London - European shares fell on Wednesday, mirroring losses in the United States and Asia, as fears violence in Iraq could escalate further prompted investors to take refuge in safer assets such as German bonds.
The FTSEurofirst 300 index of top European shares fell 0.7 percent to a three-week low, while Germany's benchmark DAX shares index was down 0.6 percent by 09:53 SA time.
The MSCI world equity index, which tracks shares in 45 countries, was down 0.3 percent after hitting a one-week low.
“The situation in Iraq is rattling investors and there's a risk of escalation if the US decides to intervene there. This is what triggered a sell-off in the last hour of trading on Wall Street,” Montaigne Capital fund manager Arnaud Scarpaci said.
US Secretary of State John Kerry urged leaders of Iraq's autonomous Kurdish region on Tuesday to stand with Baghdad in the face of a Sunni insurgent onslaught that threatens to dismember the country.
His comments came as security forces fought the rebels for control of the country's biggest oil refinery and militants launched an attack on one of its largest air bases less than 100 km (60 miles) from the capital.
More than 1,000 people, mainly civilians, have been feared killed in less than three weeks.
The weakness in European stocks followed a sell-off in overseas markets.
MSCI's broadest index of Asia-Pacific shares outside Japan fell 0.4 percent, while Japan's Nikkei ended 0.7 percent lower.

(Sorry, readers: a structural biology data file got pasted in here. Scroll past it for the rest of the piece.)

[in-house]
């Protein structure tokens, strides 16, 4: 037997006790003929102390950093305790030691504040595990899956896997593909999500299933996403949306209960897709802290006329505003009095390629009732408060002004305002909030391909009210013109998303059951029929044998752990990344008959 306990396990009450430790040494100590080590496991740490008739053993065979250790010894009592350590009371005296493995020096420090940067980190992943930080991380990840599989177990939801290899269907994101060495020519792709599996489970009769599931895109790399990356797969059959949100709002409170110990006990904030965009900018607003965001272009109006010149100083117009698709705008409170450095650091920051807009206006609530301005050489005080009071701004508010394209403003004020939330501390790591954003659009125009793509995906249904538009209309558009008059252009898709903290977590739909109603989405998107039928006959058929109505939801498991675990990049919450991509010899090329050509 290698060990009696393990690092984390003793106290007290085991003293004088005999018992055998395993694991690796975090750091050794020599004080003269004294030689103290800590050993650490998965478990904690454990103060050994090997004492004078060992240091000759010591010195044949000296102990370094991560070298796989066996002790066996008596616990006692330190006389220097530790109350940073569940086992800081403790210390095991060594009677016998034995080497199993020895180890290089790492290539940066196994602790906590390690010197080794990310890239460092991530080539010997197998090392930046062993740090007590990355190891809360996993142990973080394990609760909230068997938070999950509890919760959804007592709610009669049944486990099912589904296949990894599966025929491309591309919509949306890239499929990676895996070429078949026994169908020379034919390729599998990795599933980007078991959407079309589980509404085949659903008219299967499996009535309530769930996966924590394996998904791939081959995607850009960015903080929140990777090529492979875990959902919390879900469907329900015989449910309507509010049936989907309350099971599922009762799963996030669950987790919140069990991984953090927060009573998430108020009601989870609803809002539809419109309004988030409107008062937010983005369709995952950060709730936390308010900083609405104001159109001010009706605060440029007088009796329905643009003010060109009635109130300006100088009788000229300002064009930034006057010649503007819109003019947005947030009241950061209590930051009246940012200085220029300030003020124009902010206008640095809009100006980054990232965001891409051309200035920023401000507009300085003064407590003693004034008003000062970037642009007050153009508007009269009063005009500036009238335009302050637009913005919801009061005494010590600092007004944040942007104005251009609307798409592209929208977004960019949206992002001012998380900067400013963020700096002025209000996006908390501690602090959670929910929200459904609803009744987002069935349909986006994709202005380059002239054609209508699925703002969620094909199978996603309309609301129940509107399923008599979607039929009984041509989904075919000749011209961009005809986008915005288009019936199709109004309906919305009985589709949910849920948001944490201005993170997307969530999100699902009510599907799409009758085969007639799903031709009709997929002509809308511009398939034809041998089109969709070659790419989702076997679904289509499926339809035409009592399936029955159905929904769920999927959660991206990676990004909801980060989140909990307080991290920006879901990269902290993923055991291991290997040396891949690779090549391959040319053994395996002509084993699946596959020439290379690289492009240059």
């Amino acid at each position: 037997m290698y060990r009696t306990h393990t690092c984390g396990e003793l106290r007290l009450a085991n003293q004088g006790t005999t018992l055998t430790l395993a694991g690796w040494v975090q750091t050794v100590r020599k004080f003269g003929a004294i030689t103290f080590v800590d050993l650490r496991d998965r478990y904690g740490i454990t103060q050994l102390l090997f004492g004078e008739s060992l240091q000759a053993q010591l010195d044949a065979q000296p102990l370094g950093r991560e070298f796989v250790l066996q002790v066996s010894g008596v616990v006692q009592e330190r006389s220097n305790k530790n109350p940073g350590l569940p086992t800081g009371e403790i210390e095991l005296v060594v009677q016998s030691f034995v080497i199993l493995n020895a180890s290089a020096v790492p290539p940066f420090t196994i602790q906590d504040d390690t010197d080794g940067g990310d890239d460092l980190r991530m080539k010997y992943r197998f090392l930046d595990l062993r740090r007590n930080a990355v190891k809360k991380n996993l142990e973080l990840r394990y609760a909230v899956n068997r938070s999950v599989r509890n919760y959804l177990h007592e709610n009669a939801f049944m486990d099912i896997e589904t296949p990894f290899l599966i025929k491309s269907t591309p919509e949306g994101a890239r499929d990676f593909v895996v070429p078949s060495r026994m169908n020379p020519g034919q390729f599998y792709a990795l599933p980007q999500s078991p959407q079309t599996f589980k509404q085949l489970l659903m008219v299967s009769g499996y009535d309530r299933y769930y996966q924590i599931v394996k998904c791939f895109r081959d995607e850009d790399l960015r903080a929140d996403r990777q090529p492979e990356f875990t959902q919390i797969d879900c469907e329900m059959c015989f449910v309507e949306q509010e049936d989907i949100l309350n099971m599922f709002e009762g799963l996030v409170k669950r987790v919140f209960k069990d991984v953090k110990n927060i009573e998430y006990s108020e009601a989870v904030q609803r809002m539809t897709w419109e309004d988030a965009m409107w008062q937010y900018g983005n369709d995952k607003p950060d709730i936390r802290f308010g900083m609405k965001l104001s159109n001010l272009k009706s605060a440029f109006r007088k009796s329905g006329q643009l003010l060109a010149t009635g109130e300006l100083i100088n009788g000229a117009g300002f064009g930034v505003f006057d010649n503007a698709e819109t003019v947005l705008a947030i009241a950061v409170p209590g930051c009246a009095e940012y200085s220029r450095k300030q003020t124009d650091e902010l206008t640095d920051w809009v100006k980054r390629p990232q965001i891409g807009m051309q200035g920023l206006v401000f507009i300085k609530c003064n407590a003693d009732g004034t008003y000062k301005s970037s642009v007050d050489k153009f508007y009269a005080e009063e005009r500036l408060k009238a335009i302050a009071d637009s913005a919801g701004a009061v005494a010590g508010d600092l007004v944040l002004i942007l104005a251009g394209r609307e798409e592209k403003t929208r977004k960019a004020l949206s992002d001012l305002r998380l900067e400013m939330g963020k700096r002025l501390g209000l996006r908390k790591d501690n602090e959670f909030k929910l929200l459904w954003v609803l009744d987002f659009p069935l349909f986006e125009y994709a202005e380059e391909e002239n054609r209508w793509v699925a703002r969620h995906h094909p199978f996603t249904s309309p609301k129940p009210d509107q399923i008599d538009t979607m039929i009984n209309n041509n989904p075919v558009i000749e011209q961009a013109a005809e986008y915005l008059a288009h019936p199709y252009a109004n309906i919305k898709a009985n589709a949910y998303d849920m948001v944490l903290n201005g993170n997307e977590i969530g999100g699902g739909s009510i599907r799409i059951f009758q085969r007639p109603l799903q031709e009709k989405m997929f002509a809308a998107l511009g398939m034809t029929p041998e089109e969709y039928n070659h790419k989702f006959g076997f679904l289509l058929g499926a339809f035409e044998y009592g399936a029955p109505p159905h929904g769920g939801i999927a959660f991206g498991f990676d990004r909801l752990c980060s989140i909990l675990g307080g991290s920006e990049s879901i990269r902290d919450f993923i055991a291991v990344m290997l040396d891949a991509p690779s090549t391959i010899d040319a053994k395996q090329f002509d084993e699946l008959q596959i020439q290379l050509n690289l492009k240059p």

In volatile US trading, the S&P 500 closed 0.6 percent weaker after hitting a fourth record high following upbeat US data.
Risk-averse investors turned their attention to relatively safer assets.
Yields of German government bonds, perceived as safe havens, fell towards their lowest this year.
German 10-year yields were 1 basis point lower at 1.31 percent.
“It's a volatile situation in Iraq and Treasuries and Bunds benefit from flight to quality,” said Nick Stamenkovic, bond strategist at RIA Capital Markets in Edinburgh.
Oil markets were mixed as traders weighed the likelihood of supply disruptions from Iraq.
Analysts said lingering worries that continued violence in Iraq would dent supplies from OPEC's second-largest producer kept a floor under prices.
US crude for August delivery advanced 0.2 percent, while Brent crude for August fell 0.5 percent.
“Oil prices have been unusually stable in recent years, but events in Iraq are causing a reassessment of medium-term oil market fundamentals that we expect to translate into a phase of higher long-term prices and more volatile trading conditions,” strategists at Barclays said in a note to clients.
In the currency market, the dollar slipped against the yen and eased against the euro, with some investors cautious ahead of the final reading of the first-quarter US GDP.
It is forecast to be revised down and likely to boost expectations that the Federal Reserve is in no hurry to tighten policy.
The dollar was down 0.1 percent versus the yen at 101.90 , while the euro was up at $1.3615. - Reuters